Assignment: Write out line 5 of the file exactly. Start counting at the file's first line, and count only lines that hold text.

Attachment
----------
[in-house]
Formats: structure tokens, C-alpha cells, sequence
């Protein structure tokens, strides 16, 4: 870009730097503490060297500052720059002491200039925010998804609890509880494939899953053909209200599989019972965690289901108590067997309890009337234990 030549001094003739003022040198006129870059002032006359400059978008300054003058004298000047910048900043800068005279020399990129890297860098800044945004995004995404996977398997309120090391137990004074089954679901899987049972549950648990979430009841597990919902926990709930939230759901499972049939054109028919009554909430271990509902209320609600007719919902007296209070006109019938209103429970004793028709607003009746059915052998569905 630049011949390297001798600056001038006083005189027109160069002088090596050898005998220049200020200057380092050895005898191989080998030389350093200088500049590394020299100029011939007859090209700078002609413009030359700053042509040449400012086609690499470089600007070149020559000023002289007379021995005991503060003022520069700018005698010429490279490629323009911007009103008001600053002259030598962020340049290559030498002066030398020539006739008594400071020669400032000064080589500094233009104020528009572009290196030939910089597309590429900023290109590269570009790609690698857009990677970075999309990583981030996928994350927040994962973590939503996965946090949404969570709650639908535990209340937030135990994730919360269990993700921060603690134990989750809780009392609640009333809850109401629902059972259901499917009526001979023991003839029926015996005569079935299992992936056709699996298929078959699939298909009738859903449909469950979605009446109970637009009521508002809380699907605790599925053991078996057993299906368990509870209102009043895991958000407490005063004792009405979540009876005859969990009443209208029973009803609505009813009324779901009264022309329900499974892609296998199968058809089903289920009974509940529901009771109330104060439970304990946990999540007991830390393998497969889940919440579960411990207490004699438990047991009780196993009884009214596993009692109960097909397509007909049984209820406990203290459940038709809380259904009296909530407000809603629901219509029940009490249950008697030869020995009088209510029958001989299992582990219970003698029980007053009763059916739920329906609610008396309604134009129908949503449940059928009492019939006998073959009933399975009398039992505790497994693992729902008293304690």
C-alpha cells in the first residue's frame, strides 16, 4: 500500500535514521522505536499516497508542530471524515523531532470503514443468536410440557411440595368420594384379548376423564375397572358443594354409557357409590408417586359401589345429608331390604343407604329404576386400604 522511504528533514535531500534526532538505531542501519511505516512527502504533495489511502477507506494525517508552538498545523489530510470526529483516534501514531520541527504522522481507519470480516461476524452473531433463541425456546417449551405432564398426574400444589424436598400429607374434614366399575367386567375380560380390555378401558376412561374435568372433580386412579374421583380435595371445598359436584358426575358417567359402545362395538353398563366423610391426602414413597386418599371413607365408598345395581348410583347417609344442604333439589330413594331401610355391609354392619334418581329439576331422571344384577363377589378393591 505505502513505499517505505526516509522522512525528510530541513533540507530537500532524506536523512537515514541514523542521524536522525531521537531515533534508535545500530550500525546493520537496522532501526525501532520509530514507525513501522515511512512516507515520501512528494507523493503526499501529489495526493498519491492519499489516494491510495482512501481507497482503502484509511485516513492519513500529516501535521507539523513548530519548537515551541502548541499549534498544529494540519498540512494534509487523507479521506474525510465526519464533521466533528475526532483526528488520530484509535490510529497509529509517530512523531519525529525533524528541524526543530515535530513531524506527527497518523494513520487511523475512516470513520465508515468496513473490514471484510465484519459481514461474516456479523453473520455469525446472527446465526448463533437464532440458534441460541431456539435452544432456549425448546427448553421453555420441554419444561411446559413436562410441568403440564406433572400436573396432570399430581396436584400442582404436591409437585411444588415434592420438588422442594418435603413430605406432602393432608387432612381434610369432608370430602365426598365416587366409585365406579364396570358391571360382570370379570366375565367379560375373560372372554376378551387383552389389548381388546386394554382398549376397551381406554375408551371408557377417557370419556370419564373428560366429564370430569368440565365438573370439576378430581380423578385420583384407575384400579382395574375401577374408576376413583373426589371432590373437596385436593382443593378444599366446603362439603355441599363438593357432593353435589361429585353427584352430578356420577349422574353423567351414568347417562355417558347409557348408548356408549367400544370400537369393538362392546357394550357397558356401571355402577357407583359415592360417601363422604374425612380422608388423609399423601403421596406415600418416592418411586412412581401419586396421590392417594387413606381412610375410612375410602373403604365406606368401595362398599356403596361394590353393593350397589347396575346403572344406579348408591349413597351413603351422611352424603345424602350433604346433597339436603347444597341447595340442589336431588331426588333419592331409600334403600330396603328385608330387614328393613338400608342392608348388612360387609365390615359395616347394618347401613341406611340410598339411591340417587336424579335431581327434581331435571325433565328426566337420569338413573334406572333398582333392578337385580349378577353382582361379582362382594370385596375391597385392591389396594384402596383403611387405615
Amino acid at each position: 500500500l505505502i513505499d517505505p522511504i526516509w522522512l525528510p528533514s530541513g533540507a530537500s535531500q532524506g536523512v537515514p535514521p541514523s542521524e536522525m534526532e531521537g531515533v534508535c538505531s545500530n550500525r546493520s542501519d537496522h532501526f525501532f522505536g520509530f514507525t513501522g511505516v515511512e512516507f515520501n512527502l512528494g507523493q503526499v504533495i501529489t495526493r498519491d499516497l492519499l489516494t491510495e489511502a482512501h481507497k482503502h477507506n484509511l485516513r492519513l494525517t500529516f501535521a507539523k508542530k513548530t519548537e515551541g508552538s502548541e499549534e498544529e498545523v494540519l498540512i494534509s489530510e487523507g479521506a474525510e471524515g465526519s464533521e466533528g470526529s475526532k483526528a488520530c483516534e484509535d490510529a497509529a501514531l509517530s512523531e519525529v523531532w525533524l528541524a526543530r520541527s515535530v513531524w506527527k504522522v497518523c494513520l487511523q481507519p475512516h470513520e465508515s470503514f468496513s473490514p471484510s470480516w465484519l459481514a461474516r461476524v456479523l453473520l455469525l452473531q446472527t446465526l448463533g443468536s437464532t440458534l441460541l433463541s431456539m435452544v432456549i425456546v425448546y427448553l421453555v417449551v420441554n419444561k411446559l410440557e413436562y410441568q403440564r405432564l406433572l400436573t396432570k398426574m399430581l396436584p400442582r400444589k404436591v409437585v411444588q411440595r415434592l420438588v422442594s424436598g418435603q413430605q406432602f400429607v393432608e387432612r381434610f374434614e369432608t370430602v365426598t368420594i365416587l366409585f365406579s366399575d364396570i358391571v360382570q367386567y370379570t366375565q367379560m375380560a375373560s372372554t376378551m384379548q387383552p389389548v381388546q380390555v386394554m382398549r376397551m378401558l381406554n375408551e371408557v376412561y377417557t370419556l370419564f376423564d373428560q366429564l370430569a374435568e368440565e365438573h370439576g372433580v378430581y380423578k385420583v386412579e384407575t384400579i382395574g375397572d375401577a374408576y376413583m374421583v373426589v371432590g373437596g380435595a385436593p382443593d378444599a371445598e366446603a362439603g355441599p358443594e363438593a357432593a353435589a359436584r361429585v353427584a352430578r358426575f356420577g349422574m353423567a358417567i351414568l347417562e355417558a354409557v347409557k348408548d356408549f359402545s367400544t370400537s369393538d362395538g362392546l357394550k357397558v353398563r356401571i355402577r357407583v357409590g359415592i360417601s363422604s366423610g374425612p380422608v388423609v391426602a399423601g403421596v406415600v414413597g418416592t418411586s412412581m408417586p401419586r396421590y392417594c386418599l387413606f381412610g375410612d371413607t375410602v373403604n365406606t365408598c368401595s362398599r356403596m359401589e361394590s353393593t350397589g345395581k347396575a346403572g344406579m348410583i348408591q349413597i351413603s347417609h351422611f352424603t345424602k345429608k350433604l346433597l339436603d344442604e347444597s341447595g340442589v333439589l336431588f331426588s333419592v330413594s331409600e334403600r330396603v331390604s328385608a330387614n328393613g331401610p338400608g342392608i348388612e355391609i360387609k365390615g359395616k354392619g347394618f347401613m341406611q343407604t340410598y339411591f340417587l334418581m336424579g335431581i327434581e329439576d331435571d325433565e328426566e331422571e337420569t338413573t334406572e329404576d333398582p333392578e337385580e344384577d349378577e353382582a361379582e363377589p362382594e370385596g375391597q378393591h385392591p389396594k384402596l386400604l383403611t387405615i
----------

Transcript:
Amino acid at each position: 500500500l505505502i513505499d517505505p522511504i526516509w522522512l525528510p528533514s530541513g533540507a530537500s535531500q532524506g536523512v537515514p535514521p541514523s542521524e536522525m534526532e531521537g531515533v534508535c538505531s545500530n550500525r546493520s542501519d537496522h532501526f525501532f522505536g520509530f514507525t513501522g511505516v515511512e512516507f515520501n512527502l512528494g507523493q503526499v504533495i501529489t495526493r498519491d499516497l492519499l489516494t491510495e489511502a482512501h481507497k482503502h477507506n484509511l485516513r492519513l494525517t500529516f501535521a507539523k508542530k513548530t519548537e515551541g508552538s502548541e499549534e498544529e498545523v494540519l498540512i494534509s489530510e487523507g479521506a474525510e471524515g465526519s464533521e466533528g470526529s475526532k483526528a488520530c483516534e484509535d490510529a497509529a501514531l509517530s512523531e519525529v523531532w525533524l528541524a526543530r520541527s515535530v513531524w506527527k504522522v497518523c494513520l487511523q481507519p475512516h470513520e465508515s470503514f468496513s473490514p471484510s470480516w465484519l459481514a461474516r461476524v456479523l453473520l455469525l452473531q446472527t446465526l448463533g443468536s437464532t440458534l441460541l433463541s431456539m435452544v432456549i425456546v425448546y427448553l421453555v417449551v420441554n419444561k411446559l410440557e413436562y410441568q403440564r405432564l406433572l400436573t396432570k398426574m399430581l396436584p400442582r400444589k404436591v409437585v411444588q411440595r415434592l420438588v422442594s424436598g418435603q413430605q406432602f400429607v393432608e387432612r381434610f374434614e369432608t370430602v365426598t368420594i365416587l366409585f365406579s366399575d364396570i358391571v360382570q367386567y370379570t366375565q367379560m375380560a375373560s372372554t376378551m384379548q387383552p389389548v381388546q380390555v386394554m382398549r376397551m378401558l381406554n375408551e371408557v376412561y377417557t370419556l370419564f376423564d373428560q366429564l370430569a374435568e368440565e365438573h370439576g372433580v378430581y380423578k385420583v386412579e384407575t384400579i382395574g375397572d375401577a374408576y376413583m374421583v373426589v371432590g373437596g380435595a385436593p382443593d378444599a371445598e366446603a362439603g355441599p358443594e363438593a357432593a353435589a359436584r361429585v353427584a352430578r358426575f356420577g349422574m353423567a358417567i351414568l347417562e355417558a354409557v347409557k348408548d356408549f359402545s367400544t370400537s369393538d362395538g362392546l357394550k357397558v353398563r356401571i355402577r357407583v357409590g359415592i360417601s363422604s366423610g374425612p380422608v388423609v391426602a399423601g403421596v406415600v414413597g418416592t418411586s412412581m408417586p401419586r396421590y392417594c386418599l387413606f381412610g375410612d371413607t375410602v373403604n365406606t365408598c368401595s362398599r356403596m359401589e361394590s353393593t350397589g345395581k347396575a346403572g344406579m348410583i348408591q349413597i351413603s347417609h351422611f352424603t345424602k345429608k350433604l346433597l339436603d344442604e347444597s341447595g340442589v333439589l336431588f331426588s333419592v330413594s331409600e334403600r330396603v331390604s328385608a330387614n328393613g331401610p338400608g342392608i348388612e355391609i360387609k365390615g359395616k354392619g347394618f347401613m341406611q343407604t340410598y339411591f340417587l334418581m336424579g335431581i327434581e329439576d331435571d325433565e328426566e331422571e337420569t338413573t334406572e329404576d333398582p333392578e337385580e344384577d349378577e353382582a361379582e363377589p362382594e370385596g375391597q378393591h385392591p389396594k384402596l386400604l383403611t387405615i